Michael Chow, of Mr. Chow’s, is an internationally known socialite restaurateur who has hosted Andy Warhol, Yoko Ono, Cher and the like.
So it was a surprise that stunningly light refreshments were on offer at a Miami Beach party that saluted Mr. Chow’s latest project. The fete was sponsored by Christie’s auction house, Dom Perignon and US Trust, as we we’re reminded more than once. But the scant nourishment was just the initial surreal aspect of the evening.
Mr. Chow’s wife took the stage around 10 p.m asking for the crowd’s attention so she could speak about her husband’s artwork and his book, Voice for My Father. Revelers were entirely unresponsive. The din drowned out Eva Chow until none other than an angry Julian Schnabel took the stage to scold the audience.
‘Ah, you shut up. That’s good,’ said Mr. Schnabel
“Hello?? … Hello? … Hello???” the grizzled superstar artist and director yelled into the microphone. Even then, the audience was mainly interested in downing more Dom Perignon. Mr. Chow employees clad in headsets scrambled about, yelling at each other, in a panic over the situation.
“Hello! I see you,” Mr. Schnabel said to someone he recognized. “Ah, you shut up. That’s good.”
“Could you give just a little bit of respect?” he asked, before handing the microphone back to Ms. Chow.
Taking the stage back, she said “For the third time, I want to say thank you…This show has been coming for a very long time.” She was talking about the Andy Warhol Museum’s planned exhibition next year of Voice for My Father, which goes up in February 2016 and looks at Mr. Chow’s heritage and journey, from Shanghai, to England, to the U.S., in essays and portraits by artists, art world luminaries and himself. But art wasn’t really on the spectators’ minds. Perhaps they were distracted by the coterie of celebrities at the event: Russell Simmons, Paris Hilton and Julian Lennon, to name a few. There were also art world celebs like Aby Rosen, Jeffrey Deitch, Alberto Mugrabi and Jerome Sans.
Both the Warhol Museum’s Eric Shiner and Christie’s Brett Gorvy took the stage briefly and made generic thank you remarks, again to an uncooperative, rowdy crowd (it’s almost like Art Basel Miami isn’t about the art, right?).
Then Mr. Schnabel returned, and he still wasn’t happy. “Could you please be quiet for five minutes? If you could just be quiet for five minutes the world would be a better place,” he told the room. He wanted to recite a poem (composed by an art historian who once stayed at his house) on the topic of Michael Chow’s paintings (Mr. Schnabel said he has several Chows hanging in his home).
‘If you could just be quiet for five minutes the world would be a better place,’ Mr. Schnabel told the room.
“I hope I don’t lose your attention in this moment,” he said, while looking through his phone for the poem. “Wow you are being so good… Why doesn’t this shit work when it’s supposed to? Can somebody do this for me?” he handed his phone off to a woman stage right, then continued: “Anyway, Michael. Michael started being an artist in 1959… He has his big restaurant and a few other ones but what he really wanted to do was paint. The nice thing about getting older is you become older and wiser… Did anyone find my… It’s an email…”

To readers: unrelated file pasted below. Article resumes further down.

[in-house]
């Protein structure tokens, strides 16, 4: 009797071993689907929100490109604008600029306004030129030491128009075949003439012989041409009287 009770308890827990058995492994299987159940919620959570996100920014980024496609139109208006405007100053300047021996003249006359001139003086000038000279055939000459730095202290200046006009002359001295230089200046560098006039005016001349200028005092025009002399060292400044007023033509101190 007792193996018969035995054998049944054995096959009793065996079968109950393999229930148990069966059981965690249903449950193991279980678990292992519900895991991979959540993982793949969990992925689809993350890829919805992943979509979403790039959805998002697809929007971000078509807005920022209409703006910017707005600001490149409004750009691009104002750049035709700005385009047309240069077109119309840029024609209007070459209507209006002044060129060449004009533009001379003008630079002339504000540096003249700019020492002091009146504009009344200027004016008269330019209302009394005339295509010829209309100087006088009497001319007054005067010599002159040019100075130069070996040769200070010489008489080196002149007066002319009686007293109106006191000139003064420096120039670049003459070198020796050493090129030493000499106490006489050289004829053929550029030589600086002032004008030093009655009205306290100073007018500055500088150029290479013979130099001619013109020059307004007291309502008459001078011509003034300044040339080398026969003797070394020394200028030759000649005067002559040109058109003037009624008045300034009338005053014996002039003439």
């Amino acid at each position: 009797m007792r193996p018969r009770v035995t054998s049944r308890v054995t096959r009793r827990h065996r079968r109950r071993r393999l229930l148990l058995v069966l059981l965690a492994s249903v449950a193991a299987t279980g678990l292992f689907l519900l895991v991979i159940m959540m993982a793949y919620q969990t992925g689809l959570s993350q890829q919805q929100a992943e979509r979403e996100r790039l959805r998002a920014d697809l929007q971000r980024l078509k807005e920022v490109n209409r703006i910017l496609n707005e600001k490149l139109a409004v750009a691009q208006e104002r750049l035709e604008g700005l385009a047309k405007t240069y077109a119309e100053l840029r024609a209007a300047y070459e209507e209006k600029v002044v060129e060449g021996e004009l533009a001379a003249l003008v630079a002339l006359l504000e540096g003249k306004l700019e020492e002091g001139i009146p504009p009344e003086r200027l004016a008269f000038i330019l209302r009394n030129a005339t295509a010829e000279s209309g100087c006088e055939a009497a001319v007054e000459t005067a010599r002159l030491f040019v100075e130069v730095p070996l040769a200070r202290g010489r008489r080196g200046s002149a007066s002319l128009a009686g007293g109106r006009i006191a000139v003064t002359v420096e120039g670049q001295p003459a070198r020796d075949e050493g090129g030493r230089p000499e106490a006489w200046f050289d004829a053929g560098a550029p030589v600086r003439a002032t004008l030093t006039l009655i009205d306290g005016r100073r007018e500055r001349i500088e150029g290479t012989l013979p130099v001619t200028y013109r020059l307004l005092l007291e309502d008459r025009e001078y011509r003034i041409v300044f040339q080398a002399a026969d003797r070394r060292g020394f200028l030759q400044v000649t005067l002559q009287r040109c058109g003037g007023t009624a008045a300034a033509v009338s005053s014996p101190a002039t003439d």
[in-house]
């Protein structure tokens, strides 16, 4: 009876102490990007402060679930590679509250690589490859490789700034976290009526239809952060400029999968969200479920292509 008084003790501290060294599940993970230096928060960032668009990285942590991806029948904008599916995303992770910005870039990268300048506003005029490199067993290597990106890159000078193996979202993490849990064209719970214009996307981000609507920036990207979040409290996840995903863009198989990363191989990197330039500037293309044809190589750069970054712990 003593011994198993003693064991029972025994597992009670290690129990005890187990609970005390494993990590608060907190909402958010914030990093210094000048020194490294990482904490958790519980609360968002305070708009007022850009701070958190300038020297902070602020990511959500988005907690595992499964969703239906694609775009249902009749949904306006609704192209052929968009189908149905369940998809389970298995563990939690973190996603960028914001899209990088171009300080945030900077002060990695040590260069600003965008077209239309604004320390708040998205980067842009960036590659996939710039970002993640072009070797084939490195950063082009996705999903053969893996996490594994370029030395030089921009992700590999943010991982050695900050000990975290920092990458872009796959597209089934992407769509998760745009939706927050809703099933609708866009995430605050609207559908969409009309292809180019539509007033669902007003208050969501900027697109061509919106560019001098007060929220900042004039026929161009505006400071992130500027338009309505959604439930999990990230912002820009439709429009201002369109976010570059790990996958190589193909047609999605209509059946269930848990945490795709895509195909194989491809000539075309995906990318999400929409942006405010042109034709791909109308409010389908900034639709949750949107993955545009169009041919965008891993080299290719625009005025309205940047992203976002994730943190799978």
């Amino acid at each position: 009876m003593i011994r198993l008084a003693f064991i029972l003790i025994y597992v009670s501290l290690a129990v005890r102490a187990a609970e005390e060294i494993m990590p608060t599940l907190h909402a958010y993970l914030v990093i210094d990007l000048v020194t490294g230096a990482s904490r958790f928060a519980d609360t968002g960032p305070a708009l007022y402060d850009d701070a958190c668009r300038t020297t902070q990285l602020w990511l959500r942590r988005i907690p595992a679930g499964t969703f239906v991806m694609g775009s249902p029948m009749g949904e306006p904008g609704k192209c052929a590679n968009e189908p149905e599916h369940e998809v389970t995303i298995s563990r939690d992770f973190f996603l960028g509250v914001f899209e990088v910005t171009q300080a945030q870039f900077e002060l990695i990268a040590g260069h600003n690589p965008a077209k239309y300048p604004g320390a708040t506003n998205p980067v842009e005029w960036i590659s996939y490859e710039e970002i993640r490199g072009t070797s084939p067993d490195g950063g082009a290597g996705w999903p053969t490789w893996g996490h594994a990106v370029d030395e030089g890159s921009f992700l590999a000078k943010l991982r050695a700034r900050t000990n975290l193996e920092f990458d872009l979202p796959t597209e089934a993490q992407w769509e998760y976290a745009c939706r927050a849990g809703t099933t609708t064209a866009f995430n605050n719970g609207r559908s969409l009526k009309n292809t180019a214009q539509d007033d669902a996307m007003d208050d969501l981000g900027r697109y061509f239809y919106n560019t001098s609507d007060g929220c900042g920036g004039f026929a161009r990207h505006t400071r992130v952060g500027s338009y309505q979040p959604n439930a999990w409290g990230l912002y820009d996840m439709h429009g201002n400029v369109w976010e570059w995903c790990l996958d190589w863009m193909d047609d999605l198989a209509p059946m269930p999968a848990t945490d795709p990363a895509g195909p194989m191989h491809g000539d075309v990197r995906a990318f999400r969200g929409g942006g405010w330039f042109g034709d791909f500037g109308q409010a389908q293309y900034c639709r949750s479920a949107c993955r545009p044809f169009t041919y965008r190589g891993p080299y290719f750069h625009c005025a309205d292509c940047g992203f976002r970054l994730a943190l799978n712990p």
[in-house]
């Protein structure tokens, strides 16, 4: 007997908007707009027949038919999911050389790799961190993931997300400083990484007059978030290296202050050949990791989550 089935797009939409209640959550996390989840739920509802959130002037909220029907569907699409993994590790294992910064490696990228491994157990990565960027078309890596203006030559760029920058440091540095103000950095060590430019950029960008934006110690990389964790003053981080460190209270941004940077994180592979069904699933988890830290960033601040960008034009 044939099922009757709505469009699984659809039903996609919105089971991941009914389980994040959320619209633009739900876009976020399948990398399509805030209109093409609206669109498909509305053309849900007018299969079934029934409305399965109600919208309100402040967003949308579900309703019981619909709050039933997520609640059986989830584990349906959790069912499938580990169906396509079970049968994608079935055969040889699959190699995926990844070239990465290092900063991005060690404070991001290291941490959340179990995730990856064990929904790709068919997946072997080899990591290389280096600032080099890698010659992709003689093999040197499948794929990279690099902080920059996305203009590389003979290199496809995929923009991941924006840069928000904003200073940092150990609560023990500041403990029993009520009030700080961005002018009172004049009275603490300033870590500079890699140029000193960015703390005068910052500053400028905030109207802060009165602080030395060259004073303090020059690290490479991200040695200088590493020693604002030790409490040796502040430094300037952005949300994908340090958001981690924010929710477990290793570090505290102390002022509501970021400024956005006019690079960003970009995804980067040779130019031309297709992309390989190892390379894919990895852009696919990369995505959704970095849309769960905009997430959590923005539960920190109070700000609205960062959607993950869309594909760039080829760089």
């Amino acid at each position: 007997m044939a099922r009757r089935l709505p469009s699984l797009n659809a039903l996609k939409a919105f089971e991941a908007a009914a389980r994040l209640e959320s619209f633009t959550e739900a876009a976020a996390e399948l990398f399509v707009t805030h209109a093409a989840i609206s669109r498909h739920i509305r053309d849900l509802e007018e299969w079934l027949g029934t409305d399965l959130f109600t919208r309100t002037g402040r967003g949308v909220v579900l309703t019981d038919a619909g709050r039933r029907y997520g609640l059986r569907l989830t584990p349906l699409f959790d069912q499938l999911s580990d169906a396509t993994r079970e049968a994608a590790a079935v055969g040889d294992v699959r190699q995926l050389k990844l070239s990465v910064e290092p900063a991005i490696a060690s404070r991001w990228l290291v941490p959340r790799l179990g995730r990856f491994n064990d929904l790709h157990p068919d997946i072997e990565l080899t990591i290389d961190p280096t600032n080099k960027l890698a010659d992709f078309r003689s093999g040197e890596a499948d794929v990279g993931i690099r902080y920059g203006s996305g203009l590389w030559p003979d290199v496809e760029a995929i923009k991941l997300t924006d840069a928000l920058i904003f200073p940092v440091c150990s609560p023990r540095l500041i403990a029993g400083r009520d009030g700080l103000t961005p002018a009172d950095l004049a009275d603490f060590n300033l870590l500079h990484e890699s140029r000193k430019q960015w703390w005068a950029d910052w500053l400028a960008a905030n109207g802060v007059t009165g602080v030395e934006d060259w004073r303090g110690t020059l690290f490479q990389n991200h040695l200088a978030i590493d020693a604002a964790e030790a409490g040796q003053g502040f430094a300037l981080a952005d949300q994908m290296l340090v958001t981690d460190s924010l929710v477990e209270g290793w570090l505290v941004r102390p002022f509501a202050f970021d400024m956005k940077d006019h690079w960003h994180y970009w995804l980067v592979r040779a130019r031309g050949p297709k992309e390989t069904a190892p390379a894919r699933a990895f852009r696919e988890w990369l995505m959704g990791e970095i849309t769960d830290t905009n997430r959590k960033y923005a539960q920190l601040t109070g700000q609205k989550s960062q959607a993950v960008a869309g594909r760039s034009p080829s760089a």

Unfortunately, partiers were again getting distracted, to Mr. Schnabel’s chagrin. “Girls and boys, shut the fuck up, please,” he eventually yelled.
The poem, which seemed more like a statement, read something like this: “Loss, completion, energy, exhaustion… The ecstasy of the moment … Each painting seemed to state reality. Man’s greatest depth is his skin, which leads us to believe in the sterility of things and Michael’s paintings… They show negation.. They include everybody, if they’re ready to go. They glow. They wake us up and they say ‘let us live.'”
Mr. Schnabel then welcomed Maximillian Chow, the painter/entrepreneur/food maven’s son, to the stage.
“If anyone has ever met Michael, they know he has passion… Whether it’s positive or negative.” He has a “touch of asshole,” Mr. Chow Jr. said.
Then, with no introduction, there was a performance of traditional Chinese dance and music.
Eventually, Michael Chow himself, having been thoroughly discussed, entered—and sang a traditional Chinese song. For this, there was applause. (This crowd recognizes entrepreneurs, not “poetry,” it seems). Then Ms. Chow returned, to introduce Vittorio Grigolo, the tenor who is more often performing at the La Scala Opera House. This interlude might seem random, but is in fact a paean to Mr. Chow’s father, who was an opera star in China.
Mr. Grigolo performed a song from La Tosca, and two encores. Mr. Schnabel, not to be outdone, returned to the stage to sing a short ditty himself. Mr. Shiner, who was wearing body glitter, was very approving.
After Mr. Schnabel concluded his unrequested performance, the crowd begged for more Vittorio, finally awakened from its myopic focus on Dom Perignon.
Seemingly surprising himself, the opera star obliged.
“We are in Miami,” he said, as if this explained everything.